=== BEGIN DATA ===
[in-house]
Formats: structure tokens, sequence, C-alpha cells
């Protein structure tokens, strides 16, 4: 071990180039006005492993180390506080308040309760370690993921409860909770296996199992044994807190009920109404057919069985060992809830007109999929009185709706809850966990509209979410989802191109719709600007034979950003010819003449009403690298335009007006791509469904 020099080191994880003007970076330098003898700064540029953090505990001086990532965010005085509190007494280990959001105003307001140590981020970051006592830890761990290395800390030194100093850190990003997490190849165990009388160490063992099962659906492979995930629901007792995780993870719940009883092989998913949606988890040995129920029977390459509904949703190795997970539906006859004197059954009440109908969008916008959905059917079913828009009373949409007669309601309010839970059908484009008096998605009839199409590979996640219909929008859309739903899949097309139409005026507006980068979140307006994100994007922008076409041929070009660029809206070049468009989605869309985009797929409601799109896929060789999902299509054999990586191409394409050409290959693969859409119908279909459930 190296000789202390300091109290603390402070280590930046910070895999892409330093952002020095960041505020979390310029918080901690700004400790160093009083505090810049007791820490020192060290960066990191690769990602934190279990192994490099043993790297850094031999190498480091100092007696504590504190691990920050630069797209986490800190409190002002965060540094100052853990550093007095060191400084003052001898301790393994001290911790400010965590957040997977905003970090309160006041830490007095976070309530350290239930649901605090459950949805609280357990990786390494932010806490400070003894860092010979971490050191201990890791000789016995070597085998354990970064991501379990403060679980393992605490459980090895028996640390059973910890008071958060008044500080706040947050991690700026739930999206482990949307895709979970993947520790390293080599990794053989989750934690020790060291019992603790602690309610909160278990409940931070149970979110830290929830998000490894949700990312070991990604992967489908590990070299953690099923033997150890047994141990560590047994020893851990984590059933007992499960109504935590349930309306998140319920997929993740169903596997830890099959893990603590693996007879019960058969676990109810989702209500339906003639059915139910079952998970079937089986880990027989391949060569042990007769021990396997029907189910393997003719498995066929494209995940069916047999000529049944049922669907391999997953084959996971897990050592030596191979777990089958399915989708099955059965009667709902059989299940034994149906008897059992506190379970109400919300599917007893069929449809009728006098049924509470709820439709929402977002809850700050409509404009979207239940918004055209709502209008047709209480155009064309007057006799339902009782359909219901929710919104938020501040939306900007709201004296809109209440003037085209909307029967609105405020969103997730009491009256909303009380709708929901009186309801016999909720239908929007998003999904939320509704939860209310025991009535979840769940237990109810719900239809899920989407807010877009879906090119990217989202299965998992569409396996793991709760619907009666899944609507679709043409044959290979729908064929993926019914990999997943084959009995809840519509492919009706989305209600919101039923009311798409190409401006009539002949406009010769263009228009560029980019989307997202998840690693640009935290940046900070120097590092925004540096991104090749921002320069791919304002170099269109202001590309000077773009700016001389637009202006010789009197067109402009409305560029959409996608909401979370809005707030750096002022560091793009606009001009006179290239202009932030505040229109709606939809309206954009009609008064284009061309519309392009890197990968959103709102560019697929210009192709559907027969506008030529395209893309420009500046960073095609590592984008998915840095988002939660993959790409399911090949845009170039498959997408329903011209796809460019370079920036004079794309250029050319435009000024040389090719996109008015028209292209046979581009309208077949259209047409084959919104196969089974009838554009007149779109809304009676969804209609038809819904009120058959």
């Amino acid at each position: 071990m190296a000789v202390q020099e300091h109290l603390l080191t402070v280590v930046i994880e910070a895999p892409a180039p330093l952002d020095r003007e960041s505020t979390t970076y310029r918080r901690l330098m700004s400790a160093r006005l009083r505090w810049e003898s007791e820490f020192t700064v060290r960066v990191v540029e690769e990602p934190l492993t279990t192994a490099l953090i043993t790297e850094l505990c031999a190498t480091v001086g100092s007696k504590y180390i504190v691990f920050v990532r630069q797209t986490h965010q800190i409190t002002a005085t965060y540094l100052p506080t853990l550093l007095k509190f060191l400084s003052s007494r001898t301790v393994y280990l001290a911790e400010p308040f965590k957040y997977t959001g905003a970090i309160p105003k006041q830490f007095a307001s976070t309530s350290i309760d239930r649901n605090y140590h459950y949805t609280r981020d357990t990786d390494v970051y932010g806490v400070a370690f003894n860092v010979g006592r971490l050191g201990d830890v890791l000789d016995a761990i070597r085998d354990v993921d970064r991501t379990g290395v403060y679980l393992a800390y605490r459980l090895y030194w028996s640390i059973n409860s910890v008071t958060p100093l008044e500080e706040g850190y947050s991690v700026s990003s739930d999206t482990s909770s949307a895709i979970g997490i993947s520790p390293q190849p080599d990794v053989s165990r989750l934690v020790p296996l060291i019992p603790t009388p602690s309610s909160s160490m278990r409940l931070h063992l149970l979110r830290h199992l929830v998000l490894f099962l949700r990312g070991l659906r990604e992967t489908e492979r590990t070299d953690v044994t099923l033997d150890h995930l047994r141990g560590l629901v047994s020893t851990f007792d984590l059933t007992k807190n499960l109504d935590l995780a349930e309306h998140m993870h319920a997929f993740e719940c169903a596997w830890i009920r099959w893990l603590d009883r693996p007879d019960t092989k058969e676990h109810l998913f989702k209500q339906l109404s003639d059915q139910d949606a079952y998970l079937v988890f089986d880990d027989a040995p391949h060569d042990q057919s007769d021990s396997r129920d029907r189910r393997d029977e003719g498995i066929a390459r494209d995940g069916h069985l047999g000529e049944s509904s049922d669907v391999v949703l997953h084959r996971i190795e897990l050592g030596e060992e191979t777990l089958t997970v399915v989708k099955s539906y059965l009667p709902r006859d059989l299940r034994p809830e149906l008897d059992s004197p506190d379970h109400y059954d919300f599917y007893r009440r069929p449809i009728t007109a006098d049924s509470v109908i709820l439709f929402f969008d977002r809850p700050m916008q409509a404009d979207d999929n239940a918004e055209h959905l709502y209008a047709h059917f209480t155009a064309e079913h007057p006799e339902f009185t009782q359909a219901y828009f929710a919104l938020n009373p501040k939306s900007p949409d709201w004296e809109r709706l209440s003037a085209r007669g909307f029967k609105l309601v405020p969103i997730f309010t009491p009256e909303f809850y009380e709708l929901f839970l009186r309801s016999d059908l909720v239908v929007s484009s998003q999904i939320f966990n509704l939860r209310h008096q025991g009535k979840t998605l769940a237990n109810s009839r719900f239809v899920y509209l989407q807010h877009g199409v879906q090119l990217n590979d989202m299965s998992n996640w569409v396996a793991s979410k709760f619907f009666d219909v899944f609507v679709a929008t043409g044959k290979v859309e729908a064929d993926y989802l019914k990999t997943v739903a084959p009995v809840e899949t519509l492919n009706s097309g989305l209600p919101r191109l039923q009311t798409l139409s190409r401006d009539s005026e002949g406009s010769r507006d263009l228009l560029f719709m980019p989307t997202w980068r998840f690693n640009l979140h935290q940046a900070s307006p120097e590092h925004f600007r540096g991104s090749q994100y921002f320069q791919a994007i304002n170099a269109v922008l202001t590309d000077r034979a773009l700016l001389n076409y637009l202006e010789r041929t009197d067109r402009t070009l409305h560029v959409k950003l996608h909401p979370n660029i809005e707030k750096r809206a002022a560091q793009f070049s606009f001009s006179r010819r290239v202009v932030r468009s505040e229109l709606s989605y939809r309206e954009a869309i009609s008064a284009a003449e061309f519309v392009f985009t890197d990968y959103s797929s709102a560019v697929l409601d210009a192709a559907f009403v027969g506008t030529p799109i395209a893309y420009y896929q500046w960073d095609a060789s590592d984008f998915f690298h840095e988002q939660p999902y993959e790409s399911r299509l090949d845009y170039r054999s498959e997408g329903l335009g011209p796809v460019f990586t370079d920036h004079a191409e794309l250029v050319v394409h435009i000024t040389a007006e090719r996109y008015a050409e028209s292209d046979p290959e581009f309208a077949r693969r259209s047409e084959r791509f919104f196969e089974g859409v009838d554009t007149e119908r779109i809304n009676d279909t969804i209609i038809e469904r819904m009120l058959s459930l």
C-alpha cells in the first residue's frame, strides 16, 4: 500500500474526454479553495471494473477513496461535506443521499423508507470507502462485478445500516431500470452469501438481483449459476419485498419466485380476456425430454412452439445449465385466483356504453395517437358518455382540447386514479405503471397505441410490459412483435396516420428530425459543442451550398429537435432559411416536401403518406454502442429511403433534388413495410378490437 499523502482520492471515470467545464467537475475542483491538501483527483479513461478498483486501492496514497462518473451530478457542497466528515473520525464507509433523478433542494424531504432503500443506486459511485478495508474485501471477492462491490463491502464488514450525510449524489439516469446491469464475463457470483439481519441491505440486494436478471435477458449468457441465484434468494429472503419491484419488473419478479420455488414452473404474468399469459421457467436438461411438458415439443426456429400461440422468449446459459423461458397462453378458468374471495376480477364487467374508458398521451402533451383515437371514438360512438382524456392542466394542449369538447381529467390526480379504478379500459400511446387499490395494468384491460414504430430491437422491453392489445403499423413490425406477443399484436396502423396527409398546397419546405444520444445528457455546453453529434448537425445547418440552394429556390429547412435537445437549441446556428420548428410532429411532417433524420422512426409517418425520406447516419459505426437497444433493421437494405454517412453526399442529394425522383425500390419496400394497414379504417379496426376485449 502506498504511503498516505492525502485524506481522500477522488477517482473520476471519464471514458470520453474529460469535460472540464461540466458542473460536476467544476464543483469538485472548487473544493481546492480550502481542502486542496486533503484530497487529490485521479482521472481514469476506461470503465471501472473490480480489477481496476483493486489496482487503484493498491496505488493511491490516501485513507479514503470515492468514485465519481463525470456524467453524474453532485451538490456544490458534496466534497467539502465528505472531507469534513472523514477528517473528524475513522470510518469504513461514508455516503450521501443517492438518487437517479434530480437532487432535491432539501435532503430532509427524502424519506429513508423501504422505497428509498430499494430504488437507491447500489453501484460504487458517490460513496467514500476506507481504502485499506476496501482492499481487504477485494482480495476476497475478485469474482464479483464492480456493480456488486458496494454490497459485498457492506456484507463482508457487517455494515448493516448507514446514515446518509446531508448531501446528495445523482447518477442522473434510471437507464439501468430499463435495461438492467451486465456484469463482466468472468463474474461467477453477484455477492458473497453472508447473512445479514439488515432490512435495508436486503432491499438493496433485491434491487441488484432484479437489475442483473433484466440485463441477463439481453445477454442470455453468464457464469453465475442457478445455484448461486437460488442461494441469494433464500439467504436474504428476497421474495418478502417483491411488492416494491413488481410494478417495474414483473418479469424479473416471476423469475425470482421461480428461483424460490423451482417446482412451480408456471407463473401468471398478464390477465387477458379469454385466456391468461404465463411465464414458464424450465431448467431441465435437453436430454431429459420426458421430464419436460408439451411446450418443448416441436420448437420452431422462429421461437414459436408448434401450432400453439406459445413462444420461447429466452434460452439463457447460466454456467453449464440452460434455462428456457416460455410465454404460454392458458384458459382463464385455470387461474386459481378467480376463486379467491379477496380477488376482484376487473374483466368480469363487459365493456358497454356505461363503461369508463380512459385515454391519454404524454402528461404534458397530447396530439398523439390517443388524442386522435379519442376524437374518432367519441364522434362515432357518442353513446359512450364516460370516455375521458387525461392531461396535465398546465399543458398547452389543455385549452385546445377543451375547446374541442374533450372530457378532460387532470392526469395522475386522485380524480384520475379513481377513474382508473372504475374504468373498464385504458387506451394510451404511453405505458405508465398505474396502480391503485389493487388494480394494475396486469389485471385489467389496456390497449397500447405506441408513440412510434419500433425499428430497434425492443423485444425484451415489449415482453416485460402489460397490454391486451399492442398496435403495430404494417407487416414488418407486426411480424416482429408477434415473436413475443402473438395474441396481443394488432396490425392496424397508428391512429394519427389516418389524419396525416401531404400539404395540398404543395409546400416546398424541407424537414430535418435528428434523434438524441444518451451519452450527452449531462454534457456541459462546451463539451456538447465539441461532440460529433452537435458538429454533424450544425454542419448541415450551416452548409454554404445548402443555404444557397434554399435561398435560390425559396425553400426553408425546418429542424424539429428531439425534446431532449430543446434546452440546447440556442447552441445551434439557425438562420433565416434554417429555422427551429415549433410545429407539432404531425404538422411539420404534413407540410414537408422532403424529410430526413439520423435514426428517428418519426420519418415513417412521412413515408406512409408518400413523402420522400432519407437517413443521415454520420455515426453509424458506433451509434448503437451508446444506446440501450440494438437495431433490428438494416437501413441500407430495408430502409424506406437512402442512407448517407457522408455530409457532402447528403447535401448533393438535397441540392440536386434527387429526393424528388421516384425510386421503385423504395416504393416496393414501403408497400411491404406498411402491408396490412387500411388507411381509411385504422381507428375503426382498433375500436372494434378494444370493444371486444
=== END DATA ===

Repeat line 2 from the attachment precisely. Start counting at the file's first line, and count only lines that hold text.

Formats: structure tokens, sequence, C-alpha cells